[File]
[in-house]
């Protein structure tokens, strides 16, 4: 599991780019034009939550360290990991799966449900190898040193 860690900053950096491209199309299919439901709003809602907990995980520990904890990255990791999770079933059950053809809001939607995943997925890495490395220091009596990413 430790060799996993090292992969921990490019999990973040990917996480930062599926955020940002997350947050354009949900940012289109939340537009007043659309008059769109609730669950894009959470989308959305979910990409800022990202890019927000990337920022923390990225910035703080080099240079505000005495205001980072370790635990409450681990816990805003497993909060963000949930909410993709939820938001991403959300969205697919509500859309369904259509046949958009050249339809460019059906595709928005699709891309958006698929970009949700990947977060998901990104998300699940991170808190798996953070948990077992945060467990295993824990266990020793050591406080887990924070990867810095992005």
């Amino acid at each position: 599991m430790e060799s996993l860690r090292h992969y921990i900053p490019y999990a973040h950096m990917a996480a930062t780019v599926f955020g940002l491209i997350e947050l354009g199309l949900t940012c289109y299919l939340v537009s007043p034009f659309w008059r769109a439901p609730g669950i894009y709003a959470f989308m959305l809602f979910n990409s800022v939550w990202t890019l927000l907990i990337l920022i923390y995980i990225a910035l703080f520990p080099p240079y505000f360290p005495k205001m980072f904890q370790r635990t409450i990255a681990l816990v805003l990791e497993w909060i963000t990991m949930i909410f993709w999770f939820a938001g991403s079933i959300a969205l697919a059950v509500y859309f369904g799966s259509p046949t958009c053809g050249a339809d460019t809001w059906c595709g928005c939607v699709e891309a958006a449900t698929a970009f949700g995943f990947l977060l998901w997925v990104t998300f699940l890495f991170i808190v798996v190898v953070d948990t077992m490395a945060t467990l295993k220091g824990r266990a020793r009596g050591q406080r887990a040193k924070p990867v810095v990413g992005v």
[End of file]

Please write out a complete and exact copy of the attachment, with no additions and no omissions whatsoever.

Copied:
[in-house]
């Protein structure tokens, strides 16, 4: 599991780019034009939550360290990991799966449900190898040193 860690900053950096491209199309299919439901709003809602907990995980520990904890990255990791999770079933059950053809809001939607995943997925890495490395220091009596990413 430790060799996993090292992969921990490019999990973040990917996480930062599926955020940002997350947050354009949900940012289109939340537009007043659309008059769109609730669950894009959470989308959305979910990409800022990202890019927000990337920022923390990225910035703080080099240079505000005495205001980072370790635990409450681990816990805003497993909060963000949930909410993709939820938001991403959300969205697919509500859309369904259509046949958009050249339809460019059906595709928005699709891309958006698929970009949700990947977060998901990104998300699940991170808190798996953070948990077992945060467990295993824990266990020793050591406080887990924070990867810095992005």
């Amino acid at each position: 599991m430790e060799s996993l860690r090292h992969y921990i900053p490019y999990a973040h950096m990917a996480a930062t780019v599926f955020g940002l491209i997350e947050l354009g199309l949900t940012c289109y299919l939340v537009s007043p034009f659309w008059r769109a439901p609730g669950i894009y709003a959470f989308m959305l809602f979910n990409s800022v939550w990202t890019l927000l907990i990337l920022i923390y995980i990225a910035l703080f520990p080099p240079y505000f360290p005495k205001m980072f904890q370790r635990t409450i990255a681990l816990v805003l990791e497993w909060i963000t990991m949930i909410f993709w999770f939820a938001g991403s079933i959300a969205l697919a059950v509500y859309f369904g799966s259509p046949t958009c053809g050249a339809d460019t809001w059906c595709g928005c939607v699709e891309a958006a449900t698929a970009f949700g995943f990947l977060l998901w997925v990104t998300f699940l890495f991170i808190v798996v190898v953070d948990t077992m490395a945060t467990l295993k220091g824990r266990a020793r009596g050591q406080r887990a040193k924070p990867v810095v990413g992005v």